Here's a look at the top expected candidates.
Compromise: Armin Laschet
Elected state premier of Germany's most populous region North Rhine-Westphalia just last year, 57-year-old Armin Laschet could emerge as the compromise candidate to heal divisions that have torn at the CDU under Merkel.
A political veteran who has served in the Bundestag national parliament and the European Parliament and as family minister in Merkel's first government, Laschet has often backed her moderate course.
He can count on the support of Merkel critic Christian Lindner, who heads the liberal Free Democrats and recently said Laschet “has what it takes to be chancellor”.
Crown princess: 'AKK'
Known as the “mini-Merkel”, 56-year-old Annegret Kramp-Karrenbauer —
former state premier of tiny Saarland — is a loyal follower of the chancellor's centrist line that has shaped CDU and German politics over the past two decades.
At Merkel's initiative, she became party general secretary in February, the
number two spot offering a leg-up towards taking the helm.
Often referred to by her initials “AKK”, her Catholic views overlap more with the conservative wing of the CDU than Merkel on social questions like abortion or gay marriage.
'Anti-Merkel': Jens Spahn
Just 38 years old, right-winger Jens Spahn is seen by many as the “anti-Merkel”.
The chancellor named him health minister in her fourth government to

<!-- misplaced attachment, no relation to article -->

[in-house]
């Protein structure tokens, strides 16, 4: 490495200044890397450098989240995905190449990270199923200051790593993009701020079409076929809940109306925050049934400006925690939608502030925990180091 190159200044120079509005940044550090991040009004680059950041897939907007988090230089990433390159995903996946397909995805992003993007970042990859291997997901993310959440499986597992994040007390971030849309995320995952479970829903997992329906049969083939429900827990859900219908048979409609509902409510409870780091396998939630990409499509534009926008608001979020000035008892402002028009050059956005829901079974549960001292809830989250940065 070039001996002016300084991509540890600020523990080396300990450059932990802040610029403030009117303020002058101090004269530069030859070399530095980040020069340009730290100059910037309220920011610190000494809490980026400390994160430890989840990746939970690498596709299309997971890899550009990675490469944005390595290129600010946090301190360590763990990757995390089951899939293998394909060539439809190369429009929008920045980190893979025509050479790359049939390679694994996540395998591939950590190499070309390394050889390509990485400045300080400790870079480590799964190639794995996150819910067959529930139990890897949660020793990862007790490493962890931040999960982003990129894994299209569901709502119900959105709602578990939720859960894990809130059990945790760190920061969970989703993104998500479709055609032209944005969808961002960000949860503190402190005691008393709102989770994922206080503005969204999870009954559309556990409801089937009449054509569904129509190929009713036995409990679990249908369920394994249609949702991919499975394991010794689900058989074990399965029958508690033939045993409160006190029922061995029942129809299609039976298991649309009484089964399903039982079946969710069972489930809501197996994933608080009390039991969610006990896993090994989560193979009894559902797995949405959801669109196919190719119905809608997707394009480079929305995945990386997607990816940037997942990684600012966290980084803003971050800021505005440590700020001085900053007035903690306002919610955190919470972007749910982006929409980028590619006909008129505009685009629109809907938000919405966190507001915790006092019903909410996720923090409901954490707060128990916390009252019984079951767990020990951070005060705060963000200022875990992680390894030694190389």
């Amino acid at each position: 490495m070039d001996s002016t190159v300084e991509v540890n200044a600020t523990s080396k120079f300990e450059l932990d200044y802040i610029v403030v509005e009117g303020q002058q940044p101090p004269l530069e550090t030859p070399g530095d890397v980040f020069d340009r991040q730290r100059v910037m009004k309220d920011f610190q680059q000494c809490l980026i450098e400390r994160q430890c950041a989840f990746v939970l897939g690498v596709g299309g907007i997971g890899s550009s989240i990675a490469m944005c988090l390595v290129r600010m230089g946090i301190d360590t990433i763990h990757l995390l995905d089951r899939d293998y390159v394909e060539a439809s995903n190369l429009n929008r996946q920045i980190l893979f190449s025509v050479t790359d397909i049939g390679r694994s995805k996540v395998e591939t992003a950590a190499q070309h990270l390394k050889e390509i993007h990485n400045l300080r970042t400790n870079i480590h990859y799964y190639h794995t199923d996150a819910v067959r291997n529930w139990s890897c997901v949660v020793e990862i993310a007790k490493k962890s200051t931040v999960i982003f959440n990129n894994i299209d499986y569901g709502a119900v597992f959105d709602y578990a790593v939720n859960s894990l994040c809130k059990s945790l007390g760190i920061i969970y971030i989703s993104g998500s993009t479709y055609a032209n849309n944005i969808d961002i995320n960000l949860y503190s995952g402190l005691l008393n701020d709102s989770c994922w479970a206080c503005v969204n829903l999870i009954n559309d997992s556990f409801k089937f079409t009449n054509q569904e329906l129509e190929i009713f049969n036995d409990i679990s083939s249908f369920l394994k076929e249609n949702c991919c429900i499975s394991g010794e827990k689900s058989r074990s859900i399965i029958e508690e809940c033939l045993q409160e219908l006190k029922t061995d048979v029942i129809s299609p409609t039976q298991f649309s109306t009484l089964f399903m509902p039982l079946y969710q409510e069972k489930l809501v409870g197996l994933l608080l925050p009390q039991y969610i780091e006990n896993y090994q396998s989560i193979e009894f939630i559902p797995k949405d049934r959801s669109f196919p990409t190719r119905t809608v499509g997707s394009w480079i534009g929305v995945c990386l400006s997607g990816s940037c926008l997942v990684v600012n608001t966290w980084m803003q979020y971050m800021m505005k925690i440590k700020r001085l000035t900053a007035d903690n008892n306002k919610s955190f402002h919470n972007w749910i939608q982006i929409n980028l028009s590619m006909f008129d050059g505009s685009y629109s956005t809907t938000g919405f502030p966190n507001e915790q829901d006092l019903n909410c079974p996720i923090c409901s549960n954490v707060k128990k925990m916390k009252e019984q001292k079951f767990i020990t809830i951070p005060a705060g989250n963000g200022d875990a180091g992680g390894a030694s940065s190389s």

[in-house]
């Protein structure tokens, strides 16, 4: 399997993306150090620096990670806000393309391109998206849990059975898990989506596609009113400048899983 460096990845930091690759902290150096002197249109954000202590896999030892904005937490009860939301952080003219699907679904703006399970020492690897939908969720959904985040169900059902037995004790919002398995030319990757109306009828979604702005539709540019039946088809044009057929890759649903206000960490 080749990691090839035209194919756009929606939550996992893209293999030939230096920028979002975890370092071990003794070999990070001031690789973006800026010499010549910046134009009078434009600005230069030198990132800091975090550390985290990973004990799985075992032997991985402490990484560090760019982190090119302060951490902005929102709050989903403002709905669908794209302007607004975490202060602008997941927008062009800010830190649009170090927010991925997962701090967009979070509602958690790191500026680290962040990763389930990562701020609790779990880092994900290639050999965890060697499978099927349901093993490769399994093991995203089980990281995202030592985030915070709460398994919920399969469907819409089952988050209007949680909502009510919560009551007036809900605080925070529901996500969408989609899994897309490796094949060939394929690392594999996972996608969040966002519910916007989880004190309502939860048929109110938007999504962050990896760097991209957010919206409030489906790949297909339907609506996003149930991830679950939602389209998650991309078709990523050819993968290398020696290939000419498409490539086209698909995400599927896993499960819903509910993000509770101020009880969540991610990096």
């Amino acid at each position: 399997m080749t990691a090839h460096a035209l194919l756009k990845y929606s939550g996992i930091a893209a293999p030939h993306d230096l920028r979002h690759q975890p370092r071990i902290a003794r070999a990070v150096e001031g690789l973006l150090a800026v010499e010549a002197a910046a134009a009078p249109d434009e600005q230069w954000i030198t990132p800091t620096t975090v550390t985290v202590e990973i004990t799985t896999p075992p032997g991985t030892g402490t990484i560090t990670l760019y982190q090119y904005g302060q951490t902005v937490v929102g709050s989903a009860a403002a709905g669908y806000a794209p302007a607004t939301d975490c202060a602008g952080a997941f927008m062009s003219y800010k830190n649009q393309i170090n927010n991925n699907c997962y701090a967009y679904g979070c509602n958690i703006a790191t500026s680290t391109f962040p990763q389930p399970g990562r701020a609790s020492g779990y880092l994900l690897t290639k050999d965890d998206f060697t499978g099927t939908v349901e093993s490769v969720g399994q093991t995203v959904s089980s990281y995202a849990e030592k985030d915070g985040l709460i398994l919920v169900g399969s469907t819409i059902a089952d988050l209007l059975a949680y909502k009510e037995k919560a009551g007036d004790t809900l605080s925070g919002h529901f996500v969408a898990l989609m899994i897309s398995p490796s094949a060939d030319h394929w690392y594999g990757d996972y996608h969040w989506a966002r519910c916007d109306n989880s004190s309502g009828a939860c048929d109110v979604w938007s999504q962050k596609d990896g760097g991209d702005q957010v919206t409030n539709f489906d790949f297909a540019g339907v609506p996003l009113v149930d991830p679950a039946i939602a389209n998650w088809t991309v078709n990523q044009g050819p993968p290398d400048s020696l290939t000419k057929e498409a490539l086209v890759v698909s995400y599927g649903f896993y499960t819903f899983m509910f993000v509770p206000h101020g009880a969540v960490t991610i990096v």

appease the CDU's right wing, but he hasn't held back from criticizing what he sees as her overly “social-democratic” party line.
He has sharpened his profile through meetings with conservative darlings
like Austrian Chancellor Sebastian Kurz and US ambassador to Berlin Richard Grenell, a prominent supporter of President Donald Trump.
A picture of Grenell and Spahn, who are both openly gay, posing with their
respective partners after a casual dinner in Berlin made headlines in Germany.
Avenger: Friedrich Merz
Friedrich Merz, 62, has never forgiven the chancellor for driving him out as head of the party's group of MPs in the Bundestag in 2002.
Like Spahn, financial policy expert and social conservative Merz has complained that Merkel led the CDU too far to the left.
He quit the Bundestag following his defeat at her hands, returning to work as a lawyer and heading the supervisory board of mammoth asset manager Blackrock's German arm.
Traditionalist: Daniel Günther
Since June 28th, CDU politician Daniel Günther has served as Minister President of the northern German state of Schleswig-Holstein. He was elected president of Germany’s Bundesrat, or Federal Council, on October 19th.
A practicing Catholic, he has pushed to uphold traditional German values and traditions. In March 2016, he said that pork should remain an offering at German workplaces and schools – a reaction to the large Muslim influx during the refugee crisis of 2015.
Old-timer: Wolfgang Schäuble
Since 2017, CDU politician Schäuble has served as the president of the Bundestag. He is one of the longest serving politicians in German history, having held positions as Federal Minister of the Interior, Federal Minister for Foreign Affairs, and Federal Minister of the Interior.
In his last role as Federal Minister of Finance, he served on the German committee to discuss how to proceed with Brexit.
He supports a wide range of issues, from better transatlantic relations to more stronger policies to combat domestic terrorism.